The Turkish government submitted a reform bill to parliament on Thursday to revive the stalled peace talks with Kurdish militants, in an apparent bid to seek votes from Turkey’s biggest minority group in August presidential polls.
The six-article package of reforms will put the peace process under legal protection and grant legal immunity to the key actors — including politicians, bureaucrats and the spy agency — involved in the peace talks with Kurdish rebels, a parliamentary source told AFP.
Titled “The Bill to End Terrorism and Strengthen Social Solidarity”, it also aims to facilitate the rehabilitation of militants from the outlawed Kurdistan Workers’ Party (PKK) who give up arms to return “home” to Turkey.
It gives the government the authority to appoint individuals and bodies to carry out talks at home and abroad regarding the so-called “Kurdish question”.
Prime Minister Recep Tayyip Erdogan’s Islamic-rooted government launched clandestine peace talks with the PKK’s jailed leader Abdullah Ocalan in 2012 to end a conflict that has claimed about 45,000 lives over three decades.
The rebels declared a ceasefire in March 2013, but peace talks stalled in September after the insurgents said they were suspending their retreat from Turkish soil, accusing the government of failing to deliver on promised reforms.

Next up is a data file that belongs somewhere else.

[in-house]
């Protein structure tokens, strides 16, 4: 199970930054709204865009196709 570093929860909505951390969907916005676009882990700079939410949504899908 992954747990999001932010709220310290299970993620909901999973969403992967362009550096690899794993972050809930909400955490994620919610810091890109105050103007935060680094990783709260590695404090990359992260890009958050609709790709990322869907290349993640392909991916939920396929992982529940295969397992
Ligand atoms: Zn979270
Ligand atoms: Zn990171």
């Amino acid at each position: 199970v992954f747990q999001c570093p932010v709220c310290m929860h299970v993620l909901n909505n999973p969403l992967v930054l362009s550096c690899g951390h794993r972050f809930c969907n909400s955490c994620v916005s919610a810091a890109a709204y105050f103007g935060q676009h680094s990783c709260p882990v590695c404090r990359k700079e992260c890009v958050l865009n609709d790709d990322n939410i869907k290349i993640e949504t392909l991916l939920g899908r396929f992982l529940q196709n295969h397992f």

The presentation of the bill comes as the ruling Justice and Development Party (AKP) prepares on July 1 to announce its candidate for the polls — widely expected to be Erdogan.
Support from the country’s Kurdish minority, who make up one fifth of the population and form a majority in the southeast, could be vital for Erdogan’s success, especially if he is seeking an outright first round victory.
Speaking on Thursday, Deputy Prime Minister Besir Atalay said the reforms, which should be passed by July 25 when parliament is scheduled to go into summer recess, could be “the last steps” towards a peace deal.
“We are nearing a stage when these problems are solved, violence ends, people lay down their arms and come down from the mountains to return to normal social life,” Atalay said in comments broadcast by Turkish television.
Hasip Kaplan, a deputy from the pro-Kurdish People’s Democratic Party (HDP), described the move as a “late but very positive step towards greater recognition of Kurds”.
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